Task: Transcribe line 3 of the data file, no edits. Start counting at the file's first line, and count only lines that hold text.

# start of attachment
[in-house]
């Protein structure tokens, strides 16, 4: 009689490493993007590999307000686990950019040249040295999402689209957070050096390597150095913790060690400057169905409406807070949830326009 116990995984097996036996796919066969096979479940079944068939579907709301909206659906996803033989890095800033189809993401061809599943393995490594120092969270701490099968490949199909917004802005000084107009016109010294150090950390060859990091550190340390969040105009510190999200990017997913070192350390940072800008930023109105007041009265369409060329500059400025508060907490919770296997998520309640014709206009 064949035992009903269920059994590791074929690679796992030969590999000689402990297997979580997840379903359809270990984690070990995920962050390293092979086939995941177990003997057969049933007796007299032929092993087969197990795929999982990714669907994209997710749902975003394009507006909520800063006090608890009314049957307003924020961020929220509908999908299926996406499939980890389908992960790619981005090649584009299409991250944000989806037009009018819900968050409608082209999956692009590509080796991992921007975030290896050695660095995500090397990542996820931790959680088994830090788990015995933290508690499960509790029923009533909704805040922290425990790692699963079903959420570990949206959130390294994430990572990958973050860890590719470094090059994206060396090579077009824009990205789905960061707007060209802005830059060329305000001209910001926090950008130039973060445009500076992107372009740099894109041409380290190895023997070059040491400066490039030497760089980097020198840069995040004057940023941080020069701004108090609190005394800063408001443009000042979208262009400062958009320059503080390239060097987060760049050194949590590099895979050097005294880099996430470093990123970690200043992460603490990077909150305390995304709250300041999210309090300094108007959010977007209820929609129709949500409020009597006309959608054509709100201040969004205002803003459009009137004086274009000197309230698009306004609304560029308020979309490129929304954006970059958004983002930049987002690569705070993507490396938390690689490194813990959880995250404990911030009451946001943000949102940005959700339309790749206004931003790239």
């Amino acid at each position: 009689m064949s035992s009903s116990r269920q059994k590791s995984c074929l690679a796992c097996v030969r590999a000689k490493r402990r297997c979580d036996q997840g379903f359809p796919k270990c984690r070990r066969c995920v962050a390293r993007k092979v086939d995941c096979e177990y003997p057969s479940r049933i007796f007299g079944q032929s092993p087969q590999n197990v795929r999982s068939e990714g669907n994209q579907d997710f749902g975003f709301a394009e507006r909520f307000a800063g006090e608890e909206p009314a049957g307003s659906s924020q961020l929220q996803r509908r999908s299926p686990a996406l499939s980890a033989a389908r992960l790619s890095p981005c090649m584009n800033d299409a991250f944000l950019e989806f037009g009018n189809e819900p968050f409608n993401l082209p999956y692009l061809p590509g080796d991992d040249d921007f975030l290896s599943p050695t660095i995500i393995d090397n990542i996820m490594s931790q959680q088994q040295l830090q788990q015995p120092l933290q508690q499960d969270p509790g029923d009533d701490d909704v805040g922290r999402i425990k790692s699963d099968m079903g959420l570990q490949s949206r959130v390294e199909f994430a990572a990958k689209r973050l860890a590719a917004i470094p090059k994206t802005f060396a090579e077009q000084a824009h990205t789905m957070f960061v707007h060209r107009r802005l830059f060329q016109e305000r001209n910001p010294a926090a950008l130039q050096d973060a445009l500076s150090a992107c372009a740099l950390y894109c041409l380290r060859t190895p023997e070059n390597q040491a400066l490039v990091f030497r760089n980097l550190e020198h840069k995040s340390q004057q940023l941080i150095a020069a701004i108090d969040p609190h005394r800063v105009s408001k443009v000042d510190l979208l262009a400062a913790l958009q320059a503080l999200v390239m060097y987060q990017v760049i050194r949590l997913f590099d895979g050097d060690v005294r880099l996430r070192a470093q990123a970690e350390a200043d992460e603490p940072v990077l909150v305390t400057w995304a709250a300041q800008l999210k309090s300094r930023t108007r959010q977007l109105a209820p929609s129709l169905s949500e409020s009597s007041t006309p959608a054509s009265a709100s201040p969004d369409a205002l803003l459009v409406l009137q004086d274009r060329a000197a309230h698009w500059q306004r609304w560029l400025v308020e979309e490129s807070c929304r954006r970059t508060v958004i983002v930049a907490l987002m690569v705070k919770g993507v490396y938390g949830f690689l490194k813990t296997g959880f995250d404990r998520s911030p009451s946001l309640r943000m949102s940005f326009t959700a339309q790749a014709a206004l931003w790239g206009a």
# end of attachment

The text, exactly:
């Amino acid at each position: 009689m064949s035992s009903s116990r269920q059994k590791s995984c074929l690679a796992c097996v030969r590999a000689k490493r402990r297997c979580d036996q997840g379903f359809p796919k270990c984690r070990r066969c995920v962050a390293r993007k092979v086939d995941c096979e177990y003997p057969s479940r049933i007796f007299g079944q032929s092993p087969q590999n197990v795929r999982s068939e990714g669907n994209q579907d997710f749902g975003f709301a394009e507006r909520f307000a800063g006090e608890e909206p009314a049957g307003s659906s924020q961020l929220q996803r509908r999908s299926p686990a996406l499939s980890a033989a389908r992960l790619s890095p981005c090649m584009n800033d299409a991250f944000l950019e989806f037009g009018n189809e819900p968050f409608n993401l082209p999956y692009l061809p590509g080796d991992d040249d921007f975030l290896s599943p050695t660095i995500i393995d090397n990542i996820m490594s931790q959680q088994q040295l830090q788990q015995p120092l933290q508690q499960d969270p509790g029923d009533d701490d909704v805040g922290r999402i425990k790692s699963d099968m079903g959420l570990q490949s949206r959130v390294e199909f994430a990572a990958k689209r973050l860890a590719a917004i470094p090059k994206t802005f060396a090579e077009q000084a824009h990205t789905m957070f960061v707007h060209r107009r802005l830059f060329q016109e305000r001209n910001p010294a926090a950008l130039q050096d973060a445009l500076s150090a992107c372009a740099l950390y894109c041409l380290r060859t190895p023997e070059n390597q040491a400066l490039v990091f030497r760089n980097l550190e020198h840069k995040s340390q004057q940023l941080i150095a020069a701004i108090d969040p609190h005394r800063v105009s408001k443009v000042d510190l979208l262009a400062a913790l958009q320059a503080l999200v390239m060097y987060q990017v760049i050194r949590l997913f590099d895979g050097d060690v005294r880099l996430r070192a470093q990123a970690e350390a200043d992460e603490p940072v990077l909150v305390t400057w995304a709250a300041q800008l999210k309090s300094r930023t108007r959010q977007l109105a209820p929609s129709l169905s949500e409020s009597s007041t006309p959608a054509s009265a709100s201040p969004d369409a205002l803003l459009v409406l009137q004086d274009r060329a000197a309230h698009w500059q306004r609304w560029l400025v308020e979309e490129s807070c929304r954006r970059t508060v958004i983002v930049a907490l987002m690569v705070k919770g993507v490396y938390g949830f690689l490194k813990t296997g959880f995250d404990r998520s911030p009451s946001l309640r943000m949102s940005f326009t959700a339309q790749a014709a206004l931003w790239g206009a």